“It took a while to crack, but the result speaks for itself – all the buttons are gone and sharing content is now completely instinctive. In a world where smartphones are becoming omnipresent, this kind of software opens another world of ideas for brands.”

Amnesia Connect allows gesture transfer of mobile content instantly

The smartphone user can transfer new free or commercial content from the table by dragging it directly to their phone with a single swipe – then before full transfer takes place, a preview instantly visible as a live motion tracked ‘lens preview’ through the phone display – similar to an X-ray through to the table.

For example, in less than a few seconds a photo can be taken on one device and dragged effortlessly onto the Surface table and then directly onto another device running on Amnesia Connect software.

“The new software promises a range of new possibilities for the retail and hospitality industries in particular. In the near future we envisage a Smartphone user being to complete commercial transactions for both physical and digital content,” McDonald said.

Amnesia Connect in action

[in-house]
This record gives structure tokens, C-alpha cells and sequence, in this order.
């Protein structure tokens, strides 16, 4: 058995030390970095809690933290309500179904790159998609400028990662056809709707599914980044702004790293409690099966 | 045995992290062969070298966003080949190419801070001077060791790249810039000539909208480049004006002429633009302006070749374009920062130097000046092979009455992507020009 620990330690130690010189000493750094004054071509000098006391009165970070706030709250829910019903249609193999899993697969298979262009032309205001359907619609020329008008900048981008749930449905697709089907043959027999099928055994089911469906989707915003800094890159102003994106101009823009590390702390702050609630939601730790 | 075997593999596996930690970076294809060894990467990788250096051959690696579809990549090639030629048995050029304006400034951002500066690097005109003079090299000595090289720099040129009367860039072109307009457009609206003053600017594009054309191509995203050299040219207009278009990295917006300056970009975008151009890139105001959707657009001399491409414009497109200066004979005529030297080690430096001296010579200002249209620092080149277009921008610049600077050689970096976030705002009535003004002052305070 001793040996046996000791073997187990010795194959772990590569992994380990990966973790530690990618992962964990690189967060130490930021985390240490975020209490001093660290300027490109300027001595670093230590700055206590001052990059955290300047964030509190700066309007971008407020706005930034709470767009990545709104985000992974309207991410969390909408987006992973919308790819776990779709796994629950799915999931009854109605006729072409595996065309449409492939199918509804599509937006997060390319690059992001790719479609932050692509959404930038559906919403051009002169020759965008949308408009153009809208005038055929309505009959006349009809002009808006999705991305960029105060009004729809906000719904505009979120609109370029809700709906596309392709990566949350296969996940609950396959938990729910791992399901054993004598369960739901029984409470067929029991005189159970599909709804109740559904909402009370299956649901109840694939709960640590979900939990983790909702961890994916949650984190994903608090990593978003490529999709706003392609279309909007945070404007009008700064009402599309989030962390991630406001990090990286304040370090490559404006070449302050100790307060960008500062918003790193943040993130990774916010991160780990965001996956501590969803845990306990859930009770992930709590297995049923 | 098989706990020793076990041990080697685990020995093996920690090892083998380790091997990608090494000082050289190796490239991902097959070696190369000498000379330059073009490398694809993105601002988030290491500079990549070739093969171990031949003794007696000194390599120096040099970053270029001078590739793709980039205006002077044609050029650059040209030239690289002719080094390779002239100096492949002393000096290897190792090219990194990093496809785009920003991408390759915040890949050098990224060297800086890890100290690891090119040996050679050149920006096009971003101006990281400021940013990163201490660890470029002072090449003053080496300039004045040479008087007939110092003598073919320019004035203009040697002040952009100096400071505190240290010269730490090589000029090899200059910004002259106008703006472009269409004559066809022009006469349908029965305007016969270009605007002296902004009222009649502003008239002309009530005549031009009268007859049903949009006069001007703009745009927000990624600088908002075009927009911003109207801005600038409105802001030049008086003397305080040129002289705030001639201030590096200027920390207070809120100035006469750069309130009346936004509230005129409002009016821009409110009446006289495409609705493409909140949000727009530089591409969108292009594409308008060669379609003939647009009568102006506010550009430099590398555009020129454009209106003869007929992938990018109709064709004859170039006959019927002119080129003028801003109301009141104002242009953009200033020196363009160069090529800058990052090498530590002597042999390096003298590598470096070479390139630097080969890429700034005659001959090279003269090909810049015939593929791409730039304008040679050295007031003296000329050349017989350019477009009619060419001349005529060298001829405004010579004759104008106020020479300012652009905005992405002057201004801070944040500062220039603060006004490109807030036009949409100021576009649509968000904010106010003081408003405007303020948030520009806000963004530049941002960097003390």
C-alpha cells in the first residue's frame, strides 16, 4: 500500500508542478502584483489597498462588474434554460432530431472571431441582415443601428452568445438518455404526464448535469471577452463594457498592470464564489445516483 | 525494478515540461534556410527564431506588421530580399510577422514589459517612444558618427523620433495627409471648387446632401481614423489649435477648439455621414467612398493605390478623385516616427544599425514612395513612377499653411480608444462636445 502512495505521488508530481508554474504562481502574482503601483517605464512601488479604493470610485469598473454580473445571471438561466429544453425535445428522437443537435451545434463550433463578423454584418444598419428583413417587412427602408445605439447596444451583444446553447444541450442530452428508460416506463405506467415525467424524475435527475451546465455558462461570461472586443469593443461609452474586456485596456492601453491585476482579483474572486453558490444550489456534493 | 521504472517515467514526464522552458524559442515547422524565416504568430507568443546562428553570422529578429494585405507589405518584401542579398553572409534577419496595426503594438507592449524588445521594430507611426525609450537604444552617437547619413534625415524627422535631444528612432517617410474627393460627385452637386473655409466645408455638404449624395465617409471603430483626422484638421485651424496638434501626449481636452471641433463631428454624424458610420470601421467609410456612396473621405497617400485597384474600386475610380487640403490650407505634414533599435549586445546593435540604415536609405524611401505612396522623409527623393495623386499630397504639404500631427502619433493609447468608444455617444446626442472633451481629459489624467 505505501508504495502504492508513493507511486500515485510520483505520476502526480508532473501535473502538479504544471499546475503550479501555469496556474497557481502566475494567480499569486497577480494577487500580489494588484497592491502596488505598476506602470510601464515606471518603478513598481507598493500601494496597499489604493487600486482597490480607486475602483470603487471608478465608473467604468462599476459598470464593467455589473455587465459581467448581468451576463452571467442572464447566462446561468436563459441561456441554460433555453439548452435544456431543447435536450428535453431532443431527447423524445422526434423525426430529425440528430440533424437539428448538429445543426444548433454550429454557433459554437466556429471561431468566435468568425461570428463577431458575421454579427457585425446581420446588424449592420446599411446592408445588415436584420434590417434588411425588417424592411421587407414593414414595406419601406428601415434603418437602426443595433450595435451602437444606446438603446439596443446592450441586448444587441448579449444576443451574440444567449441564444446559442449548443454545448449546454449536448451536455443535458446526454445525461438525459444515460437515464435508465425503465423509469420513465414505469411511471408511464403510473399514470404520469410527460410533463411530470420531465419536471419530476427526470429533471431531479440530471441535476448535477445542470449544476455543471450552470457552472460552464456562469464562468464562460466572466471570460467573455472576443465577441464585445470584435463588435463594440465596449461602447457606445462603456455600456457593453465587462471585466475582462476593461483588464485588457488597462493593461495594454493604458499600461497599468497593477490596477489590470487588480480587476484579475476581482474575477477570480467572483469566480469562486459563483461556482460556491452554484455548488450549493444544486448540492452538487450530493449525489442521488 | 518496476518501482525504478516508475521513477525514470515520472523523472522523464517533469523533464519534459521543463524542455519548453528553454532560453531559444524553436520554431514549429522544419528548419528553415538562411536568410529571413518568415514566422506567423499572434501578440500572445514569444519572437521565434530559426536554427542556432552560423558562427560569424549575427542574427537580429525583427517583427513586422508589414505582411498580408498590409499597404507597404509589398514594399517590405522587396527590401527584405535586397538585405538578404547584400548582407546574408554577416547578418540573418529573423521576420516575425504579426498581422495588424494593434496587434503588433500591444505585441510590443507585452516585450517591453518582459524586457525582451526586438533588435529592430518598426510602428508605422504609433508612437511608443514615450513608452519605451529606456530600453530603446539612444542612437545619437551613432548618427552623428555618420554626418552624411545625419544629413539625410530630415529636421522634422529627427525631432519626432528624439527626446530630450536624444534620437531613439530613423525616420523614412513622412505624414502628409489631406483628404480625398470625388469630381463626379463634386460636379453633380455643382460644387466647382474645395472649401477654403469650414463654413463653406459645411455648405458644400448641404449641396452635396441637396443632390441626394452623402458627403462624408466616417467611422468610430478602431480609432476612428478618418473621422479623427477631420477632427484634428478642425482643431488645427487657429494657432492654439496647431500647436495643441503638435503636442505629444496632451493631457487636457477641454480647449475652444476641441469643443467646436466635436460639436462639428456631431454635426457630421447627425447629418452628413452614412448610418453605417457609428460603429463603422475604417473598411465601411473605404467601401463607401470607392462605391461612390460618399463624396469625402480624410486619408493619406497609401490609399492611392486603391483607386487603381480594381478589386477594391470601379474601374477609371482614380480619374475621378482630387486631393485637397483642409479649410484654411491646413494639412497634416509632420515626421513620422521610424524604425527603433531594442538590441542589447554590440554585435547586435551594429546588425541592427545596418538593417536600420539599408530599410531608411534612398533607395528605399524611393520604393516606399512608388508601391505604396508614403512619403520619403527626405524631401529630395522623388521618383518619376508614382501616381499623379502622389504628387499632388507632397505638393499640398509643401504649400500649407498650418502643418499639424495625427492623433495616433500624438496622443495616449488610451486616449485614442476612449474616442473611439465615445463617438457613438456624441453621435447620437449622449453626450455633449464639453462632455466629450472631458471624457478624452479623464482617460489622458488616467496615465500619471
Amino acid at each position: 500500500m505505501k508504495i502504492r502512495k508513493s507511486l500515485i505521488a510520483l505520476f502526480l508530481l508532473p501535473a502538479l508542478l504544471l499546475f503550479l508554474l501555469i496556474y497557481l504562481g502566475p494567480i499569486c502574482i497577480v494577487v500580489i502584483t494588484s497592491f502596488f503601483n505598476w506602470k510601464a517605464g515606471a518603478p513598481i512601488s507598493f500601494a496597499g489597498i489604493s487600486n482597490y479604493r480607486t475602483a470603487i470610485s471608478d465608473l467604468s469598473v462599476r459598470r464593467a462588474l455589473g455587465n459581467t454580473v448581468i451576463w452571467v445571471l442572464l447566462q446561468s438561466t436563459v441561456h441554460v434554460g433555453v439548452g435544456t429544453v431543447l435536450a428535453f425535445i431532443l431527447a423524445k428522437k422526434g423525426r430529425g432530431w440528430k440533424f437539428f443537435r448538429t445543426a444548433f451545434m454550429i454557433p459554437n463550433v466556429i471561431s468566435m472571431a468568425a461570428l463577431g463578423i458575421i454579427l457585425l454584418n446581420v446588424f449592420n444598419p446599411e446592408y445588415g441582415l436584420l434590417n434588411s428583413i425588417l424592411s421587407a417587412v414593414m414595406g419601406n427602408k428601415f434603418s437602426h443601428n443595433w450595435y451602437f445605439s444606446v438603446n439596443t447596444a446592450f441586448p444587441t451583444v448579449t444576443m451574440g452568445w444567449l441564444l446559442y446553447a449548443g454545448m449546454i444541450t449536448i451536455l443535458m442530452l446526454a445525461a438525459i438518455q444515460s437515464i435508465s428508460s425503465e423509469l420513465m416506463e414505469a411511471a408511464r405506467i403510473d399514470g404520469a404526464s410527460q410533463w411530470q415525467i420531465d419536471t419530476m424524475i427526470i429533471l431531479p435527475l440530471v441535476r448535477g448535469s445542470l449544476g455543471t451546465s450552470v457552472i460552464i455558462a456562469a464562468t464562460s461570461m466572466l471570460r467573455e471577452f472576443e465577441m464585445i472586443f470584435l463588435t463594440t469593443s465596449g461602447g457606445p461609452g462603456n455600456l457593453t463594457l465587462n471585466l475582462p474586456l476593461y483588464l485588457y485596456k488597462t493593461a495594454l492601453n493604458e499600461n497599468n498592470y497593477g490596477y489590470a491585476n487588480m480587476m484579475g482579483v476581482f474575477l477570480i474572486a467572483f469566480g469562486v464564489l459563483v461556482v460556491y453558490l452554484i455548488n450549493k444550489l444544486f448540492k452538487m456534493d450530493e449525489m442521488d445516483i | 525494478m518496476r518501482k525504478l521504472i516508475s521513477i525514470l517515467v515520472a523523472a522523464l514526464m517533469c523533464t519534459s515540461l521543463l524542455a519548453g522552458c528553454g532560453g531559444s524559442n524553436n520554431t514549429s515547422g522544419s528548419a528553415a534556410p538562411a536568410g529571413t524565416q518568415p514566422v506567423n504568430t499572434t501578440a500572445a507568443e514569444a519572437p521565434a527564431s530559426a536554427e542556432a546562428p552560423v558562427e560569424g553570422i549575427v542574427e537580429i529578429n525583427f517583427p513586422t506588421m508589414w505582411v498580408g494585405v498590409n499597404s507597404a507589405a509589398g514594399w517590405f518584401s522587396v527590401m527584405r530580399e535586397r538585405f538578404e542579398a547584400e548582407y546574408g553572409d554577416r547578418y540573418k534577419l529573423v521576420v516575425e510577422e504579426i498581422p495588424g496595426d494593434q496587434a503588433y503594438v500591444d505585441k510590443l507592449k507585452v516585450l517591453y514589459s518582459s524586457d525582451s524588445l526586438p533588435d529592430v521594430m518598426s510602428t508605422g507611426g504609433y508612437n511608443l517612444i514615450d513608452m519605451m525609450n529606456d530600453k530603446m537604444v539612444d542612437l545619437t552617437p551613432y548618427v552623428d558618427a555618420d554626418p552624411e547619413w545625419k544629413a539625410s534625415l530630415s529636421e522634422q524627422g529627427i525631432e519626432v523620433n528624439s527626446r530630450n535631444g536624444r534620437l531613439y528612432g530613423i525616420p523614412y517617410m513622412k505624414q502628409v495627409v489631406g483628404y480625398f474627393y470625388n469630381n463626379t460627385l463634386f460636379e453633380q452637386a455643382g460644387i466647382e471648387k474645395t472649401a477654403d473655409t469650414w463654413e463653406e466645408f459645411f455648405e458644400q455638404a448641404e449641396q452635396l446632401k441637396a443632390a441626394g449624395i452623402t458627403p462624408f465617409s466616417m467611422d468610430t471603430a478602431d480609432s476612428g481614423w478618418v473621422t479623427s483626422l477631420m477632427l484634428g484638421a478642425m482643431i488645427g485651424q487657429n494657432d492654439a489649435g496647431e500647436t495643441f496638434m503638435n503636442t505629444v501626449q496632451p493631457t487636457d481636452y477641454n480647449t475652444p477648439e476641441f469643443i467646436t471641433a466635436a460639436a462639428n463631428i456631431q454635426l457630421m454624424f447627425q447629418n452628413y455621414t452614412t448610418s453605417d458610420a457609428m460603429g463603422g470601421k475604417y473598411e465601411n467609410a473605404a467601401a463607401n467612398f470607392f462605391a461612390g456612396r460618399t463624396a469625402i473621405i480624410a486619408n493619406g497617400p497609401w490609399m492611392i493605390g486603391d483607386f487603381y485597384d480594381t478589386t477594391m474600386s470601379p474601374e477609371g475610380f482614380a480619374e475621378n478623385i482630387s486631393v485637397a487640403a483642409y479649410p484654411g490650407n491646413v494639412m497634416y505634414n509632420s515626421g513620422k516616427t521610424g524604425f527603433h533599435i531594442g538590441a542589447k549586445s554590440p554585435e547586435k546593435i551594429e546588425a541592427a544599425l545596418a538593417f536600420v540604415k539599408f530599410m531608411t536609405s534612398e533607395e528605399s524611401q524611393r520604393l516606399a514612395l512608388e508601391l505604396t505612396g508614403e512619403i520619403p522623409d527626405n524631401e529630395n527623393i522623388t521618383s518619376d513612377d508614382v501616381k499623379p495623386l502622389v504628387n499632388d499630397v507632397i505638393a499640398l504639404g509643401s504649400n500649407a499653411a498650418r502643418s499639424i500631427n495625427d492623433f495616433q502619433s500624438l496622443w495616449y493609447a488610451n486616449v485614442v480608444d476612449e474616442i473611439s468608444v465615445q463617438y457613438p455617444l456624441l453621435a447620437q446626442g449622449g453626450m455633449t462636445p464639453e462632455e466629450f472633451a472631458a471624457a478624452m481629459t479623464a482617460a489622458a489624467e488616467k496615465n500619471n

The Amnesia Connect software works with all Apple IOS devices and is being further developed to work seamlessly with Android, Windows Phone and BlackBerry Smartphones.

Amnesia Razorfish Connect utilises a range of technologies including Wi-Fi, proximity detection, unique ID and phone accelerometer, depending on the type of phone and location.

For in-store transactions, NFC (Near-Field-Communications) has been proposed as one of several possibilities for payment transactions, although a pre-authenticated user account with credit card details could also be used.

Amnesia Connect has also been developed to work with the new Microsoft Surface 2.0 table, that was announced at the 2011 International Consumer Electronics Show.

Amnesia Razorfish Managing Director Michael Buckley said that Amnesia Connect is available immediately for the agency’s clients to utilise in projects and added existing clients that had seen the application were ‘very excited’.

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PS: Ask questions in the comments below – we will do our best to answer them!

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Creating Digital Solutions for Retail Environments

February 28, 2010

(photo by Sherbet)